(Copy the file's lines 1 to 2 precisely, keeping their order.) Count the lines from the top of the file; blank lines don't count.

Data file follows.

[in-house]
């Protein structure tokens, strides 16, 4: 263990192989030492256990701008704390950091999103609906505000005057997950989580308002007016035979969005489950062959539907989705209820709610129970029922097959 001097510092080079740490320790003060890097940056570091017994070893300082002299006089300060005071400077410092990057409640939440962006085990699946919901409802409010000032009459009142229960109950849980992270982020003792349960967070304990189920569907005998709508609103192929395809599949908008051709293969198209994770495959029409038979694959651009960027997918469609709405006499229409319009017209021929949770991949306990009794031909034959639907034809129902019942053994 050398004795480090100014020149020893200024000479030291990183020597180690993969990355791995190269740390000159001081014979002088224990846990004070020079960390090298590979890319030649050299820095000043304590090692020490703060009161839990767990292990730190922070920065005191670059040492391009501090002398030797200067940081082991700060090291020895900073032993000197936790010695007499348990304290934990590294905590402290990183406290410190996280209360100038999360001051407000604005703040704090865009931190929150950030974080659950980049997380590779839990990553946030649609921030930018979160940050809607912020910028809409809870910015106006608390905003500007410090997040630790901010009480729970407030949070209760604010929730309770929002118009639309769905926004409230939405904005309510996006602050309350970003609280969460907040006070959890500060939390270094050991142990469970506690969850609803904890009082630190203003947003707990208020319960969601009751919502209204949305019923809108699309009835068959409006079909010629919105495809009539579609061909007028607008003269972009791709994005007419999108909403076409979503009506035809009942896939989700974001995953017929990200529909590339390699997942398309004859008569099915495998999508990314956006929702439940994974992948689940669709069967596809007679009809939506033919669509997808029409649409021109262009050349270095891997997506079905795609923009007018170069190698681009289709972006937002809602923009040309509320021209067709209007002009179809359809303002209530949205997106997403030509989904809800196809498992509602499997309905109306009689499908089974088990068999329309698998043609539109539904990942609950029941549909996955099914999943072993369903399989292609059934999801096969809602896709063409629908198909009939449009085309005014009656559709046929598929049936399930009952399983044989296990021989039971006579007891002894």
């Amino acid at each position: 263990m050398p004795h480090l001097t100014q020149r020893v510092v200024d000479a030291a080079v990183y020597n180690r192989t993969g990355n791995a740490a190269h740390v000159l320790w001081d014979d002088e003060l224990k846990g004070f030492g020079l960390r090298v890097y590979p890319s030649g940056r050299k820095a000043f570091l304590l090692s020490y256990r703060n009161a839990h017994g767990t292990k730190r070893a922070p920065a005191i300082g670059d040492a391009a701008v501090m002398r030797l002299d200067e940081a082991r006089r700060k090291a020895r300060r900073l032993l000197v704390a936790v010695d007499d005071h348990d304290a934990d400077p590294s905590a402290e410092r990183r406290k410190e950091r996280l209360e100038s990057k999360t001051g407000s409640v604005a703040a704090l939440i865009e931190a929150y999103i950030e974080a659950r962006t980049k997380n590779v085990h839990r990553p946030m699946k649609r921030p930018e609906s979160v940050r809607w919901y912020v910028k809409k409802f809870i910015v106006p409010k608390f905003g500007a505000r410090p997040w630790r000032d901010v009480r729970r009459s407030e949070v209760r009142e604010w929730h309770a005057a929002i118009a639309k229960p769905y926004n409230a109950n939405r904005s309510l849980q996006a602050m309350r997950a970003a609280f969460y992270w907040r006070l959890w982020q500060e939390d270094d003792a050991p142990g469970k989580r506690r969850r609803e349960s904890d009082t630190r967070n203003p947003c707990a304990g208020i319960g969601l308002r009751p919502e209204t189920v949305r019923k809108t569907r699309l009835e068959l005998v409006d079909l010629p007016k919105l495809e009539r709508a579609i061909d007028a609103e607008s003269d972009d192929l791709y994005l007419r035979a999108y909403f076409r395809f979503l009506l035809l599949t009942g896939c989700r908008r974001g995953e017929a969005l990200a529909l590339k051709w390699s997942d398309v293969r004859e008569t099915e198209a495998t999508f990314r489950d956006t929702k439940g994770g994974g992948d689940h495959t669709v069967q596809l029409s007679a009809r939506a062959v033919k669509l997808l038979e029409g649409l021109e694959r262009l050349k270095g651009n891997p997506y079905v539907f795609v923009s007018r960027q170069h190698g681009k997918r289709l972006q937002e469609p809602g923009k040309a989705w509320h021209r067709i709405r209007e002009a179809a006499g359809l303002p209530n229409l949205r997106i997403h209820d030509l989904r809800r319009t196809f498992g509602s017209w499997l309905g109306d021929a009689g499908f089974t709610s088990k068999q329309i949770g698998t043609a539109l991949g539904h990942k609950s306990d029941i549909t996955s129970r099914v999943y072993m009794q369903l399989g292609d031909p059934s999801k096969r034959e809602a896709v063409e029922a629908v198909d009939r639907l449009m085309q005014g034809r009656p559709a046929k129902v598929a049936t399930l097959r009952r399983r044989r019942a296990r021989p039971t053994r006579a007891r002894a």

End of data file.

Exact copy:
[in-house]
């Protein structure tokens, strides 16, 4: 263990192989030492256990701008704390950091999103609906505000005057997950989580308002007016035979969005489950062959539907989705209820709610129970029922097959 001097510092080079740490320790003060890097940056570091017994070893300082002299006089300060005071400077410092990057409640939440962006085990699946919901409802409010000032009459009142229960109950849980992270982020003792349960967070304990189920569907005998709508609103192929395809599949908008051709293969198209994770495959029409038979694959651009960027997918469609709405006499229409319009017209021929949770991949306990009794031909034959639907034809129902019942053994 050398004795480090100014020149020893200024000479030291990183020597180690993969990355791995190269740390000159001081014979002088224990846990004070020079960390090298590979890319030649050299820095000043304590090692020490703060009161839990767990292990730190922070920065005191670059040492391009501090002398030797200067940081082991700060090291020895900073032993000197936790010695007499348990304290934990590294905590402290990183406290410190996280209360100038999360001051407000604005703040704090865009931190929150950030974080659950980049997380590779839990990553946030649609921030930018979160940050809607912020910028809409809870910015106006608390905003500007410090997040630790901010009480729970407030949070209760604010929730309770929002118009639309769905926004409230939405904005309510996006602050309350970003609280969460907040006070959890500060939390270094050991142990469970506690969850609803904890009082630190203003947003707990208020319960969601009751919502209204949305019923809108699309009835068959409006079909010629919105495809009539579609061909007028607008003269972009791709994005007419999108909403076409979503009506035809009942896939989700974001995953017929990200529909590339390699997942398309004859008569099915495998999508990314956006929702439940994974992948689940669709069967596809007679009809939506033919669509997808029409649409021109262009050349270095891997997506079905795609923009007018170069190698681009289709972006937002809602923009040309509320021209067709209007002009179809359809303002209530949205997106997403030509989904809800196809498992509602499997309905109306009689499908089974088990068999329309698998043609539109539904990942609950029941549909996955099914999943072993369903399989292609059934999801096969809602896709063409629908198909009939449009085309005014009656559709046929598929049936399930009952399983044989296990021989039971006579007891002894």